How does one find a balance between being a compulsive germaphobe who’s constantly cleaning or the lax parent letting kids chow down on mud pies?
Somewhere between the Mom who obsessively wipes down every knob and toy her child might touch, and the Dad who thinks rolling in the dirt is “good” for kids, there’s a healthy medium, British experts say.
“We have to find a way to protect against infectious diseases and harmful microbes, whilst at the same time sustaining exposure to the essential beneficial microbes in our world,” explained Sally Bloomfield.
How much dirt is okay?
Bloomfield is a member of the International Scientific Forum on Home Hygiene, and also the co-author of a new report that surveyed British adults on their attitude towards dirt and germs in the home.
The 2018 survey, from the Royal Society for Public Health, suggests people are confused about how much dirt is OK. A lot of that confusion is probably coming from the rise of the “hygiene hypothesis” – the notion that today’s homes are overly sanitised, and kids need contact with germs to build up healthy immune systems.
But this notion can be taken too far, as Bloomfield’s group found.
In fact, nearly one in four people polled agreed with the statement that “hygiene in the home is not important because children need to be exposed to harmful germs to build their immune system”.
Men were twice as likely as women to express that opinion.
On the other hand, misconceptions around the level of “danger” posed by dirt were also common.
Bloomfield’s team found that “almost two-thirds of those we surveyed (61%) said touching a child’s dirty hands after they have been playing outside was likely to spread harmful germs”.
But that’s simply not true. In fact, “there is little evidence that outdoor dirt and soil is contaminated with harmful microbes (unless there are animals nearby),” according to the report.
Different germs, different hazards
Bloomfield, a researcher at the London School of Hygiene and Tropical Medicine, said the key thing to remember is that all germs are not created equal.
Exposure to diverse microbes from other people, domestic animals and the natural environment dohelp build a healthy immune system and microbiome – the varied microbes normally living in the gut and respiratory tract, experts agree. However, exposure to the wrong types of germs can both weaken the microbiome and cause infections.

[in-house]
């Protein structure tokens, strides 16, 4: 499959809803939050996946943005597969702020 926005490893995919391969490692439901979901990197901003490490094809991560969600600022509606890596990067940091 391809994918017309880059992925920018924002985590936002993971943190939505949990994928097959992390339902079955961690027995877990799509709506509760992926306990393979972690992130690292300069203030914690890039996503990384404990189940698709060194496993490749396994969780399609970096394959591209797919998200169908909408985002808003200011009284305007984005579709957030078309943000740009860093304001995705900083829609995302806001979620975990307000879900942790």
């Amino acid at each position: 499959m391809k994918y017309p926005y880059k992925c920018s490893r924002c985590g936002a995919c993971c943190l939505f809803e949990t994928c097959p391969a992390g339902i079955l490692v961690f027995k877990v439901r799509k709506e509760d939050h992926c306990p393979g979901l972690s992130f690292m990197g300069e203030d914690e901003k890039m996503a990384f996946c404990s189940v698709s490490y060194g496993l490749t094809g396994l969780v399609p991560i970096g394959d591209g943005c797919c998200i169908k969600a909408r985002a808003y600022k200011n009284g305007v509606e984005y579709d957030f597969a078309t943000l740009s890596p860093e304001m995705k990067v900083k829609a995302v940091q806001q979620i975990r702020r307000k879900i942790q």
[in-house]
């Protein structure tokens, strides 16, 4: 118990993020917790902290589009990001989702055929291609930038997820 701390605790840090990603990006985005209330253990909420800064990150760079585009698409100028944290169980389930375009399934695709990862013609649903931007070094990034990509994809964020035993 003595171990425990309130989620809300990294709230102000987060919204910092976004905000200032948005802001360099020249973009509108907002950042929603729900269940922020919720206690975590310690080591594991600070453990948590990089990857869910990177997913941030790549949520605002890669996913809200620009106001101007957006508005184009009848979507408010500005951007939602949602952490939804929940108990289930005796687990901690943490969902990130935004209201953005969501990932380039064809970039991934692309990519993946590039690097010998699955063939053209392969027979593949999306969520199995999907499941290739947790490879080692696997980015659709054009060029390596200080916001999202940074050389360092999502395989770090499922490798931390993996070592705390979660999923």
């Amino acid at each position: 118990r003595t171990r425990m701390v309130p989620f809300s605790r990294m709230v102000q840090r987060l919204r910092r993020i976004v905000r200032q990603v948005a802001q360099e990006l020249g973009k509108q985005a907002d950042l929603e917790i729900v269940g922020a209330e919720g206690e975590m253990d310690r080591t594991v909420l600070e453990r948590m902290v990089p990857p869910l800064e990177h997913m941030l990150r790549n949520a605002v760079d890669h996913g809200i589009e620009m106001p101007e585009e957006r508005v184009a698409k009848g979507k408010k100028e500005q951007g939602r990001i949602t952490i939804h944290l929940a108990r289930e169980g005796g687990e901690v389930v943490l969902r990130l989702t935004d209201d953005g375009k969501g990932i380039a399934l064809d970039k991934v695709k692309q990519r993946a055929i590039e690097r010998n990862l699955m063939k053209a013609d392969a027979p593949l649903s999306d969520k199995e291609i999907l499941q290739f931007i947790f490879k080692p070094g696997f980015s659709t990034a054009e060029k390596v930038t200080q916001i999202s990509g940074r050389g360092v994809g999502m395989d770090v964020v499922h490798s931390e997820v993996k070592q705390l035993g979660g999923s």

And if those infections require antibiotics, “good” bacteria in the gut get destroyed along with the bad, they pointed out.
So, how to find a balance between being a compulsive germaphobe who’s constantly cleaning or the lax parent letting kids chow down on mud pies?
Bloomfield believes a new, more nuanced model, called “targeted hygiene”, is probably the answer.
Targeted hygiene means intervening with kids and their environment, but only when you can stop the risk of infection. This doesn’t necessarily mean avid cleaning. Cleaning does get rid of visible dirt, but it won’t necessarily reduce the risk of infection.
What does? Handwashing.
Handwashing is a simple component of targeted hygiene, and should be timed to certain activities, Bloomfield said.
“Our own bodies, our food and our domestic animals are the most likely sources of spread of infection – so the times that matter are [times such as] when we handle raw food, when we use the toilet, when we care for our pets, when we are infected or caring for someone who is infected,” she explained.
So, be sure to wash your hands well:
- When you first come home
- If you’ve been caring for or playing with a pet
- After toileting
- Before eating or preparing food
- After handling raw meat, fruits or vegetables
- After sneezing, coughing or blowing your nose
‘Common sense’ clean
Most – but not all – of the British adults surveyed seem to understand the value of hand washing, since “73% of respondents said they ‘always’ washed their hands thoroughly with soap after using the toilet and after preparing raw meat”, the report found.
In addition to hand washing, Bloomfield said other important measures include cleaning surfaces that come into contact with food, cleaning surfaces regularly touched by many people, and washing dishcloths immediately after using them so they don’t spread germs.
Dr Aaron Glatt is a spokesperson for the Infectious Diseases Society of America. He reviewed the new report and said he “likes the idea of targeted hygiene”.
“Good common sense remains the best way to prevent infection,” Glatt said. “You don’t need to wash your hands 40 times a day, but appropriate hand washing needs to be stressed. If you’ve just come out of the bathroom or are going to be preparing foods, wash your hands.”
When it comes to routine cleaning, Glatt said the kitchen and bathrooms are two major areas that need attention.
He agreed that pets can potentially be a point of transmission for infection, but if they’re cared for properly, they shouldn’t be a concern.
“We even allow pets into the hospital for therapy,” Glatt said. “In general, kids and pets interact in a positive way.”
Again, common sense should be your guide: “Kids shouldn’t let a pet lick their plate and then eat from it,” Glatt said.
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